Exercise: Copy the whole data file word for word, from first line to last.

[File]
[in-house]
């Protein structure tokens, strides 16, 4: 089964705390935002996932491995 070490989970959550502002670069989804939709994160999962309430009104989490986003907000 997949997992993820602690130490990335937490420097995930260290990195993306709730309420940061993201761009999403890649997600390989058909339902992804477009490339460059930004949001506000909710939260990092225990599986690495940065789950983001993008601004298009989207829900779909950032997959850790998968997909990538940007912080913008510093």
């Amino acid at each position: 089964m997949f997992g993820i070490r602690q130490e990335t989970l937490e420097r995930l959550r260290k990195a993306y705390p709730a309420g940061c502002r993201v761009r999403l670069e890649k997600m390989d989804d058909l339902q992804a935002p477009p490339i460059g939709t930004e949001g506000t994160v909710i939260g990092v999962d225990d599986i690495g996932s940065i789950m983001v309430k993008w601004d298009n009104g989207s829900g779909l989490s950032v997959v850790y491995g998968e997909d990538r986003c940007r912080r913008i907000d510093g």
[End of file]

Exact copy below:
[in-house]
């Protein structure tokens, strides 16, 4: 089964705390935002996932491995 070490989970959550502002670069989804939709994160999962309430009104989490986003907000 997949997992993820602690130490990335937490420097995930260290990195993306709730309420940061993201761009999403890649997600390989058909339902992804477009490339460059930004949001506000909710939260990092225990599986690495940065789950983001993008601004298009989207829900779909950032997959850790998968997909990538940007912080913008510093």
């Amino acid at each position: 089964m997949f997992g993820i070490r602690q130490e990335t989970l937490e420097r995930l959550r260290k990195a993306y705390p709730a309420g940061c502002r993201v761009r999403l670069e890649k997600m390989d989804d058909l339902q992804a935002p477009p490339i460059g939709t930004e949001g506000t994160v909710i939260g990092v999962d225990d599986i690495g996932s940065i789950m983001v309430k993008w601004d298009n009104g989207s829900g779909l989490s950032v997959v850790y491995g998968e997909d990538r986003c940007r912080r913008i907000d510093g």